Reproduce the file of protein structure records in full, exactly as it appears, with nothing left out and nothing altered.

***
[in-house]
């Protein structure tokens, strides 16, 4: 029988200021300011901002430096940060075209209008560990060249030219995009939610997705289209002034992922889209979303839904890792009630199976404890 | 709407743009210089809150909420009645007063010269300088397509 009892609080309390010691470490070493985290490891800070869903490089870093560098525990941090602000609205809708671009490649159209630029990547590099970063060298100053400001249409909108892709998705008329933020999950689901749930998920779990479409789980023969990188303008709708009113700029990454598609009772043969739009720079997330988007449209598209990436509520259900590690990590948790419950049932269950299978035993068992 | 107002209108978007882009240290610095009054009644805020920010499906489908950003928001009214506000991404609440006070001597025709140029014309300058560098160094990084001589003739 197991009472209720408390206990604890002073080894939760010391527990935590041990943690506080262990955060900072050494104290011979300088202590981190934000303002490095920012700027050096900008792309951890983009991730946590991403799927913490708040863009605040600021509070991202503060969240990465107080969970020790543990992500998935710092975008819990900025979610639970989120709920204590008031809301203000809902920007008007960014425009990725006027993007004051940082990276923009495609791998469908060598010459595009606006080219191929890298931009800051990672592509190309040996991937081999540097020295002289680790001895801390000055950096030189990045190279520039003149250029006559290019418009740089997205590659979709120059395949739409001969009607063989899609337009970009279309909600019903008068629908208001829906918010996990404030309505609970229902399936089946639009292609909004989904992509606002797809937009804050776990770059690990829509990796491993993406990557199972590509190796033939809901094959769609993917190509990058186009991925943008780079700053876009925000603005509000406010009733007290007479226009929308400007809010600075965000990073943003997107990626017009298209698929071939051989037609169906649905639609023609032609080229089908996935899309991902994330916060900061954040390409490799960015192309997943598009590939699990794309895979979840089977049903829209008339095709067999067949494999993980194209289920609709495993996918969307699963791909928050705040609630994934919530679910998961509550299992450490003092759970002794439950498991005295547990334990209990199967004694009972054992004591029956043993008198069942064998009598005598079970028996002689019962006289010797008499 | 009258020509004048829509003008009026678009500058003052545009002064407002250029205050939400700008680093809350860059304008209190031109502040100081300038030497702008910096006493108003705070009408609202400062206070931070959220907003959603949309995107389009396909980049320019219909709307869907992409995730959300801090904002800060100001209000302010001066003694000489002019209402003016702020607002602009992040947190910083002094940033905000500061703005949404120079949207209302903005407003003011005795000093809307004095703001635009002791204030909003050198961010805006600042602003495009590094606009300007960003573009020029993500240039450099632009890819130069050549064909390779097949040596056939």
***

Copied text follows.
[in-house]
């Protein structure tokens, strides 16, 4: 029988200021300011901002430096940060075209209008560990060249030219995009939610997705289209002034992922889209979303839904890792009630199976404890 | 709407743009210089809150909420009645007063010269300088397509 009892609080309390010691470490070493985290490891800070869903490089870093560098525990941090602000609205809708671009490649159209630029990547590099970063060298100053400001249409909108892709998705008329933020999950689901749930998920779990479409789980023969990188303008709708009113700029990454598609009772043969739009720079997330988007449209598209990436509520259900590690990590948790419950049932269950299978035993068992 | 107002209108978007882009240290610095009054009644805020920010499906489908950003928001009214506000991404609440006070001597025709140029014309300058560098160094990084001589003739 197991009472209720408390206990604890002073080894939760010391527990935590041990943690506080262990955060900072050494104290011979300088202590981190934000303002490095920012700027050096900008792309951890983009991730946590991403799927913490708040863009605040600021509070991202503060969240990465107080969970020790543990992500998935710092975008819990900025979610639970989120709920204590008031809301203000809902920007008007960014425009990725006027993007004051940082990276923009495609791998469908060598010459595009606006080219191929890298931009800051990672592509190309040996991937081999540097020295002289680790001895801390000055950096030189990045190279520039003149250029006559290019418009740089997205590659979709120059395949739409001969009607063989899609337009970009279309909600019903008068629908208001829906918010996990404030309505609970229902399936089946639009292609909004989904992509606002797809937009804050776990770059690990829509990796491993993406990557199972590509190796033939809901094959769609993917190509990058186009991925943008780079700053876009925000603005509000406010009733007290007479226009929308400007809010600075965000990073943003997107990626017009298209698929071939051989037609169906649905639609023609032609080229089908996935899309991902994330916060900061954040390409490799960015192309997943598009590939699990794309895979979840089977049903829209008339095709067999067949494999993980194209289920609709495993996918969307699963791909928050705040609630994934919530679910998961509550299992450490003092759970002794439950498991005295547990334990209990199967004694009972054992004591029956043993008198069942064998009598005598079970028996002689019962006289010797008499 | 009258020509004048829509003008009026678009500058003052545009002064407002250029205050939400700008680093809350860059304008209190031109502040100081300038030497702008910096006493108003705070009408609202400062206070931070959220907003959603949309995107389009396909980049320019219909709307869907992409995730959300801090904002800060100001209000302010001066003694000489002019209402003016702020607002602009992040947190910083002094940033905000500061703005949404120079949207209302903005407003003011005795000093809307004095703001635009002791204030909003050198961010805006600042602003495009590094606009300007960003573009020029993500240039450099632009890819130069050549064909390779097949040596056939």